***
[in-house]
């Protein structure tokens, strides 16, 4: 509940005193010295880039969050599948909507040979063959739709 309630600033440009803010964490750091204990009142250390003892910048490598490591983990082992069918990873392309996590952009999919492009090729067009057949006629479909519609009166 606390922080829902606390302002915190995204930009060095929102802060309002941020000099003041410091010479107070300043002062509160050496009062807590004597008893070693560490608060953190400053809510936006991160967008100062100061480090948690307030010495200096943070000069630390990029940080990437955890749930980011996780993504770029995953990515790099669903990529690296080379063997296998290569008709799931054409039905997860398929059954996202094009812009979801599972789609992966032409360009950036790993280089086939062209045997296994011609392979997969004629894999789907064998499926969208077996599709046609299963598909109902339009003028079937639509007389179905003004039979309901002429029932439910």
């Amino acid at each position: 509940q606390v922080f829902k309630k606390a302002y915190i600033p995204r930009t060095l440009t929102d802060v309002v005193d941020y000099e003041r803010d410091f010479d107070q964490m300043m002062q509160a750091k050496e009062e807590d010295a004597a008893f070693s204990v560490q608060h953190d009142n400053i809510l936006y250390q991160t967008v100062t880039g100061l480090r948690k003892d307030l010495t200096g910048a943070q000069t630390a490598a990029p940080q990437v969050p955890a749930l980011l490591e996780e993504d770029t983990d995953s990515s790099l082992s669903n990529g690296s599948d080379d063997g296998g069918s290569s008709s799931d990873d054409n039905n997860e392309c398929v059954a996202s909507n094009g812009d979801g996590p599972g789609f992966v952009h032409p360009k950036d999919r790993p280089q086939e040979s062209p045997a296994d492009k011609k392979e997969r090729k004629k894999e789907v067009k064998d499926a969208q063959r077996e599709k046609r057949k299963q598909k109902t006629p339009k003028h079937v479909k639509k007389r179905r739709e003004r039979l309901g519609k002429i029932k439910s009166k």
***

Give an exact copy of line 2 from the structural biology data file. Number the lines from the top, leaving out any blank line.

């Protein structure tokens, strides 16, 4: 509940005193010295880039969050599948909507040979063959739709 309630600033440009803010964490750091204990009142250390003892910048490598490591983990082992069918990873392309996590952009999919492009090729067009057949006629479909519609009166 606390922080829902606390302002915190995204930009060095929102802060309002941020000099003041410091010479107070300043002062509160050496009062807590004597008893070693560490608060953190400053809510936006991160967008100062100061480090948690307030010495200096943070000069630390990029940080990437955890749930980011996780993504770029995953990515790099669903990529690296080379063997296998290569008709799931054409039905997860398929059954996202094009812009979801599972789609992966032409360009950036790993280089086939062209045997296994011609392979997969004629894999789907064998499926969208077996599709046609299963598909109902339009003028079937639509007389179905003004039979309901002429029932439910």